Pakistan Fights to End Senseless Honor Killings: an unsolvable barbarity?

In October, Pakistan repealed a legal loophole which allowed those guilty of honor killings to walk free if they sought the forgiveness of a family member. Whilst some commentators argue that the Pakistani government is still nowhere near giving women the protection they need, and ensuring that murderers receive their just deserts, it is at least a step in the right direction.

Pakistani women have become more vocal in their protests against honour killings, in itself a brave act
Pakistani women have become more vocal in their protests against honor killings, in itself a brave act

This barbaric practice is particularly prevalent – and indeed receives most global attention – in Pakistan, although it remains commonplace throughout the Islamic world. The warped belief that a man can defend his family’s honor by killing a female relative is sadly not a phenomenon deposited in medieval times.

The causes for such retributive killings are many; adultery, refusing an arranged marriage, disobeying the family, religious indiscretion.

Some scholars have attributed religious motives to the practice, perhaps another archaic and selective interpretation of Islamic teaching, a further testament to the unenlightened nature of some of its followers.

Others, however, staunchly oppose such theories, rejecting claims that honor killings are condoned by the Qur’an or have been encouraged by the Islamic rulers of history.

Of course, men (and women) kill spouses, partners and family members worldwide, sometimes for the same reasons stated above. Yet these tend to be crimes of passion, angry, violent outbursts that are not overlooked thanks to some legal technicality.

Honor killings proliferated throughout the Ancient World, from Rome and the Mediterranean, to the Amerindian empires of the Aztecs and Incas. Often it was a punishment to satisfy the Gods as much as serving as a sweet elixir of revenge. Yet it was readily practiced, to the extent that male family members in Rome were subjected to abuse should they fail to smite down their adulterous siblings.

Adultery was punishable by death under the Aztecs, with the resulting execution serving as a sacrifice to the Gods as well as a restoration of honour
Adultery was punishable by death under the Aztecs, with the resulting execution serving as a sacrifice to the Gods as well as a restoration of honor

Outside of Islam, this procedural, planned and rigorous method of execution is now rare, the law affording the perpetrators few gimmes.

Perhaps the root cause is related to the age of Islam compared to Christianity and other global religions? The Christian Enlightenment began in the 17th century and a steady process of secularisation has encroached upon life in the subsequent years, so that church and state are now far removed from one another, with religious doctrine subordinated in society to liberal morality.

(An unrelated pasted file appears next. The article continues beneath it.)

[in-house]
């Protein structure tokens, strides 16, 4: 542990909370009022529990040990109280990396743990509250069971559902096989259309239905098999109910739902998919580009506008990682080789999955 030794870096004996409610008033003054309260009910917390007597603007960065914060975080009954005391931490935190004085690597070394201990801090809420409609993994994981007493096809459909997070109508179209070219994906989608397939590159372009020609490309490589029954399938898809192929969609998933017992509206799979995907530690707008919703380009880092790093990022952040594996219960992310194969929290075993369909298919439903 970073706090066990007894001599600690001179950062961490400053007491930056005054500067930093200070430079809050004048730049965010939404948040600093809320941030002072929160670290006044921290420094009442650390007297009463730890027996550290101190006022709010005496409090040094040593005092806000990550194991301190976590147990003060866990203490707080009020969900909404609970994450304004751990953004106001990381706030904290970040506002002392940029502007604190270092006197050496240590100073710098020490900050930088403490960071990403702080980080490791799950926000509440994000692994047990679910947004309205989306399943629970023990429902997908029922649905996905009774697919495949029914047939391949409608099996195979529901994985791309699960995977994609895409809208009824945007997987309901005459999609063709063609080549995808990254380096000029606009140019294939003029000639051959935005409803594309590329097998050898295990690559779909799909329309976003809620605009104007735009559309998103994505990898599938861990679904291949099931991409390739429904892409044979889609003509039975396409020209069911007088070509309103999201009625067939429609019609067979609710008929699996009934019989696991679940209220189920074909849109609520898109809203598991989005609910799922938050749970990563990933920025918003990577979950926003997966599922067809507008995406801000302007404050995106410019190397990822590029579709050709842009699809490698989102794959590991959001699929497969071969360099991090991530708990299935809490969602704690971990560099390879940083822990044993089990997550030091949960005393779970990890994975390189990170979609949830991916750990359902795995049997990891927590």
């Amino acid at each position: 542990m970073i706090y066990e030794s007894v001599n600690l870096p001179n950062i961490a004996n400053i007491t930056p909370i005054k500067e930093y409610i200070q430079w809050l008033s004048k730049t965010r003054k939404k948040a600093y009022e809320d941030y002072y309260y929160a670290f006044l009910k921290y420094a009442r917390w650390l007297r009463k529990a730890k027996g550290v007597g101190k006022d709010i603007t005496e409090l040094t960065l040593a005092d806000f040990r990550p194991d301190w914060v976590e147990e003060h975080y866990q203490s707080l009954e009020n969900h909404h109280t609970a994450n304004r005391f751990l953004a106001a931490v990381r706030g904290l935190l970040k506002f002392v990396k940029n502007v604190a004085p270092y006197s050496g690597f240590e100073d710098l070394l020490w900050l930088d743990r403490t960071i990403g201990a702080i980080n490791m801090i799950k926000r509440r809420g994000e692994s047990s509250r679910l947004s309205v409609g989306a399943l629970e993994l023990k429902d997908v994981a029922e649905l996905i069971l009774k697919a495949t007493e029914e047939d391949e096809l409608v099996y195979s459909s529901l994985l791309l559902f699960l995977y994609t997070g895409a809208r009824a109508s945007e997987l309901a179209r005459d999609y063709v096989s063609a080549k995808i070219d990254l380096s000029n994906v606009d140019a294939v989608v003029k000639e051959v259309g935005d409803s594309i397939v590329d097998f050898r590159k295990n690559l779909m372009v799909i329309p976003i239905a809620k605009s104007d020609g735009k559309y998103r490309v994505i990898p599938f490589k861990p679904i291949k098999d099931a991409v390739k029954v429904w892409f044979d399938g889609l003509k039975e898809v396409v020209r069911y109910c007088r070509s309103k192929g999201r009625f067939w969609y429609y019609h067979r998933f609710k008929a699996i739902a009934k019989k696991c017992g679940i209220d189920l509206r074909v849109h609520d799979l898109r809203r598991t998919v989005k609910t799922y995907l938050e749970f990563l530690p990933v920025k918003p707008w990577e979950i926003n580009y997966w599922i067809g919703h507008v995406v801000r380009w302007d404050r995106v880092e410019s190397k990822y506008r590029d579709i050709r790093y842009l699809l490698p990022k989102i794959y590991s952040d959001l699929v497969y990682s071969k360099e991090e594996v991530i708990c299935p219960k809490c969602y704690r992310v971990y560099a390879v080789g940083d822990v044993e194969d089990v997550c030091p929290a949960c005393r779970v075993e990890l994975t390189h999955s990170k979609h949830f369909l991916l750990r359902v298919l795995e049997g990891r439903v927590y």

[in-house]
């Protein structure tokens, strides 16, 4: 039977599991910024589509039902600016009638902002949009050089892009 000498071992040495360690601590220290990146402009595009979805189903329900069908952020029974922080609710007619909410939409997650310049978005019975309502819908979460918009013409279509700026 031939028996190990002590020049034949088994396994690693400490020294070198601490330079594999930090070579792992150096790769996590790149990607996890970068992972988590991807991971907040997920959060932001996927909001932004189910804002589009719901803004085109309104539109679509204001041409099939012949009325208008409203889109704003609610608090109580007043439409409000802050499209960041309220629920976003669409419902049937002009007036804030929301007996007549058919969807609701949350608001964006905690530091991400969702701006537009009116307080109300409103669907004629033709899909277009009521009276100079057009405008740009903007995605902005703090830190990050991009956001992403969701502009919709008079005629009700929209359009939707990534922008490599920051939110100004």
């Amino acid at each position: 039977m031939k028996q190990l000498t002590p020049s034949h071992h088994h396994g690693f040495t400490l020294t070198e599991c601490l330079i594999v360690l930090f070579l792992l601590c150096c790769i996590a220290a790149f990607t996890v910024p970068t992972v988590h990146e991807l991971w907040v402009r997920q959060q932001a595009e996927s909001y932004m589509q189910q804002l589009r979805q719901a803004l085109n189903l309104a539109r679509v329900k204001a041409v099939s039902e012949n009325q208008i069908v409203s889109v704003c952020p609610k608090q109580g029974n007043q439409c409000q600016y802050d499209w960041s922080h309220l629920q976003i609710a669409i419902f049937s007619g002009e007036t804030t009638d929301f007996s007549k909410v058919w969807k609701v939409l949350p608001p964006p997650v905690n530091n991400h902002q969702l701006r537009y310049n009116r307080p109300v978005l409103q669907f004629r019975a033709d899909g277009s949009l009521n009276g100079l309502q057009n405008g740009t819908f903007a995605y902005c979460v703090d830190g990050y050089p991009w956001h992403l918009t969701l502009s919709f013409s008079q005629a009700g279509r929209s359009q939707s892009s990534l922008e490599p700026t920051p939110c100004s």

Yet honor killings are not restricted to the rural backwaters, where it could be argued that people have no access to the trappings of modern life and the channels of information and communication that accompany it.

Earlier this year, the renowned Pakistani social media star Qandeel Baloch was herself the victim of an honor killing, strangled to death by her brother in Punjab province having lived in Karachi. This is not a geographical issue.

Qandeel Baloch: her social media posts provoked the ire of her family who killed her
Qandeel Baloch: her social media posts provoked the ire of her family who killed her

Indeed, honor killings amongst Muslim families occur in the West as well, with notorious cases in the UK and the USA in recent years for instance. Exposure to more tolerant and compassionate cultures does not eradicate an inherent extremist piety.

So, is this simply another form of Islamic extremism? In a word, yes. The Puritans of 17th century New England are comparable for their adherence to religious stricture, yet even they seldom resorted to such cold-blooded machinations. Nathaniel Hawthorne’s Scarlet Letter exemplifies the Puritan retribution of an adulterous woman; perpetually shaming her, not murdering her.

Hester Prynne and her scarlet 'A'
Hester Prynne and her scarlet ‘A’

Islam is a young religion compared to many others and it has yet to begin the secularising process through which it must pass to reconcile many of its belief systems with the modern world. That Islam is inherently violent is an extremely dubious premise, yet it is certainly patriarchal, some of its core tenets susceptible to abuse.

Whatever the reason, the practice of honor killing is a shameful and senseless one, irreconcilable with the honor and righteousness it claims to uphold. A practice abandoned centuries ago in some cultures claims the lives of thousands each year in others.

To be a Muslim woman today remains an undoubted challenge, in some countries more than others. The root causes of many honor killings are themselves flagrant abuses of women and girls, child marriage being an obvious case in point.

The Pakistani government would do well to remember that its latest triumph is merely a tentative beginning.